Gregory E. Reynolds
Ordained Servant: June 2021
Also in this issue
by Mark A. Green
by Danny E. Olinger
by Alan D. Strange
by William Davis
by Ryan M. McGraw
Novelist and poet Larry Woiwode, and Leland Ryken, professor of English and author, are always lamenting the lack of interest in literature and poetry among pastors. They are doing their best to make a difference. But why bother? Well, I’m here to tell you.
Poet Dana Gioia, chairman of the National Endowment for the Arts, raised worrisome concerns about the state of literary reading in America in the 1990s. Building on an alarming trend, Gioia sounded the alarm in dramatic fashion in 2004 and 2007 with reports “Reading at Risk” and “To Read or Not to Read.” He was often criticized as a doomsayer. But, because parents and educators, including the NEA, did not simply accept this as an irreversible trend, the 20 percent decline in literary reading in the youngest age group surveyed (ages 18–24) in 2002 was reversed to a dramatic 21 percent increase in 2008, as presented by Gioia in a subsequent NEA report “Reading on the Rise.” Sadly the only area of literary reading that continues to decline is poetry.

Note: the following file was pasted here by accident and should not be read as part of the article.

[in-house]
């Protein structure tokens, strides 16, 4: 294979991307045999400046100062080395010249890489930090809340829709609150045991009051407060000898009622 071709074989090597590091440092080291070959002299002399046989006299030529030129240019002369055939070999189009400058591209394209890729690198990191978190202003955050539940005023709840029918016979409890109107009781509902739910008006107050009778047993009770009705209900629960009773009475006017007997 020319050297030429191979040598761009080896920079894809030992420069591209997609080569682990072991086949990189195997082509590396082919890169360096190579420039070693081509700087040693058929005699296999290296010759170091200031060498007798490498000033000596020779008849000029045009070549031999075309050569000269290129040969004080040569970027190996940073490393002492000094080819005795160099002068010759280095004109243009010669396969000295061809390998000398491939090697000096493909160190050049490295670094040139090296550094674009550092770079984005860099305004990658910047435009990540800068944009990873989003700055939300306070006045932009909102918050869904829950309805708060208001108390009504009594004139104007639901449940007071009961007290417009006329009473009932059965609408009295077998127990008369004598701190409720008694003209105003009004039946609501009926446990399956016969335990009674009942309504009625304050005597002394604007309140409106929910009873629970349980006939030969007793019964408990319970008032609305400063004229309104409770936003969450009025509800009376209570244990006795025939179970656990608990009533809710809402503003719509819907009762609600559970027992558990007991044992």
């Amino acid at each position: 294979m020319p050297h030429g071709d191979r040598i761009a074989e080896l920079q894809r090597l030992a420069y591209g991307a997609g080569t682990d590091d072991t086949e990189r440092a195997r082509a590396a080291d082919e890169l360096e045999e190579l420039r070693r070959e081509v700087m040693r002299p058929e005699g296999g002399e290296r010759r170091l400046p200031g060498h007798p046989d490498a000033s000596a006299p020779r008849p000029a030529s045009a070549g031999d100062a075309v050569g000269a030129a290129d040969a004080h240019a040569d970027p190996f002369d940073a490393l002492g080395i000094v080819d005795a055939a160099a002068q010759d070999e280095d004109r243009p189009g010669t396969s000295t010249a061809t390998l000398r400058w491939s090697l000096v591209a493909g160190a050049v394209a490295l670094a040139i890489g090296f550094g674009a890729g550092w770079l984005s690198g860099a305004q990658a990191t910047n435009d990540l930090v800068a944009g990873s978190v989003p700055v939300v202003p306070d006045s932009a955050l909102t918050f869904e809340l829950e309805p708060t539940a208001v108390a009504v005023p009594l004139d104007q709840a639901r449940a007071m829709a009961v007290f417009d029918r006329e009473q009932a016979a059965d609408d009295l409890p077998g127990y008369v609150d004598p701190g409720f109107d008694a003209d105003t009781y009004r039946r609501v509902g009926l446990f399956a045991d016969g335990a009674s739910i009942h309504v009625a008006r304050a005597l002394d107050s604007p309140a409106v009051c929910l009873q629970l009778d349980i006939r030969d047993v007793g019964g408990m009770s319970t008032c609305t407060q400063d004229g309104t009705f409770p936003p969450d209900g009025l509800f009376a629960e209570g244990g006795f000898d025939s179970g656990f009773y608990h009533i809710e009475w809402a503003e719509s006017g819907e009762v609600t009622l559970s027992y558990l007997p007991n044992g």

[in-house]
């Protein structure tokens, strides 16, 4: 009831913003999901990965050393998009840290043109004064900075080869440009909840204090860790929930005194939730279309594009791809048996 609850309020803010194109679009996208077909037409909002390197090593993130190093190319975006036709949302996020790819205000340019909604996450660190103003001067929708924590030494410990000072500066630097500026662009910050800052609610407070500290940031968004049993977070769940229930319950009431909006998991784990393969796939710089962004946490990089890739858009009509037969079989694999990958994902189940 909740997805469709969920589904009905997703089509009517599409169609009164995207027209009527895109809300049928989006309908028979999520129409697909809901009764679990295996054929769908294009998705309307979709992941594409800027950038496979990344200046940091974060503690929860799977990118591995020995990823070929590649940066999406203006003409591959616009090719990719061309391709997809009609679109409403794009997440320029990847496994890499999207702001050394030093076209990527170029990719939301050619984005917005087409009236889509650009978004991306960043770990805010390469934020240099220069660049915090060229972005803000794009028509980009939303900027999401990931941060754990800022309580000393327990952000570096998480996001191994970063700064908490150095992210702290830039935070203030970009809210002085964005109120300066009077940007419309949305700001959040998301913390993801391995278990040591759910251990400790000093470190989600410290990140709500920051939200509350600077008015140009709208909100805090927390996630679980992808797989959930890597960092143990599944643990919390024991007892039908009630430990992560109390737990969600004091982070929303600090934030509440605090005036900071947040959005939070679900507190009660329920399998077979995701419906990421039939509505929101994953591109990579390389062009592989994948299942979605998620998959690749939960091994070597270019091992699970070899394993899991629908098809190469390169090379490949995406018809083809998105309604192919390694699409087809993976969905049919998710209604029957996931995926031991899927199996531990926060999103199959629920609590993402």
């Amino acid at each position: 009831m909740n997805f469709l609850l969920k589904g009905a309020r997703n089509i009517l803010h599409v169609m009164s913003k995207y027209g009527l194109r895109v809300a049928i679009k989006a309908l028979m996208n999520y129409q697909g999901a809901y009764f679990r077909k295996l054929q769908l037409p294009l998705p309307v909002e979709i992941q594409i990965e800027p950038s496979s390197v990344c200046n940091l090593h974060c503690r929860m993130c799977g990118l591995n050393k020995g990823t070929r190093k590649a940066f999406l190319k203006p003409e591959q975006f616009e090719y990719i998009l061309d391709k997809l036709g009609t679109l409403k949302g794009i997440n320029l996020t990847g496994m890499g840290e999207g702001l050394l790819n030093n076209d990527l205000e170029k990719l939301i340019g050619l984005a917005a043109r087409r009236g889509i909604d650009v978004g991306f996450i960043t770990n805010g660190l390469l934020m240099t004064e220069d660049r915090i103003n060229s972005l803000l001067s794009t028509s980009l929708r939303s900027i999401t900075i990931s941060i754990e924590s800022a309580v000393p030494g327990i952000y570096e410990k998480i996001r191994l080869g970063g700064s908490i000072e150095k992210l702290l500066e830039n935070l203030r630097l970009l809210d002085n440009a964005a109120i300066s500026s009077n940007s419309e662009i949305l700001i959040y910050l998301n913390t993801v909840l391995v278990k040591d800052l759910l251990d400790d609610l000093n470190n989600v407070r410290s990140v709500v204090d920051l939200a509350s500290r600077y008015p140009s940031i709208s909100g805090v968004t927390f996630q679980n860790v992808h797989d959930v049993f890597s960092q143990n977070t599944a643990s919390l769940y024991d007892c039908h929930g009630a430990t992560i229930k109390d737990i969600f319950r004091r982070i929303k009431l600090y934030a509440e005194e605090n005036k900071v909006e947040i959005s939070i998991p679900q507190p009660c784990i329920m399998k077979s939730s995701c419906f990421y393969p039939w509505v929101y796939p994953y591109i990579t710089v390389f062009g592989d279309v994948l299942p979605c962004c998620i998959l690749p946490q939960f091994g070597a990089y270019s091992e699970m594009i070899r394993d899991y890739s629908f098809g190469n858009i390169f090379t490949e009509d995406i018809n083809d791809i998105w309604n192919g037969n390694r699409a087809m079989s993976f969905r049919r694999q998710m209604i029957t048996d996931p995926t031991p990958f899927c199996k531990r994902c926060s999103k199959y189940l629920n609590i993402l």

One of my favorite editorial writers recently lumped poets in with the dilettante, second-generation, trust fund rich kids. Poetry is the literature par excellence of daydreamers. Walter Mitty’s early twentieth-century daydreaming was thought to be a disease we moderns should consider vaccinating out of existence. But, unlike polio, it is not, I would argue, a disease, but a cure for our modern dis-ease.
I always begin my lectures on media ecology by asking if anyone in the audience likes poetry. Invariably only a few say “Yes.” Then I tell them that I’m certain that they do like poetry, because they like the Bible—God’s Word is over one third poetry.
Poetry’s place in the Bible should inspire us to give it prominence in the preparation and practice of preaching. Would a prophet write a poem to communicate God’s truth? Jacob, David, and countless others biblical writers did. One third of the Bible is poetry.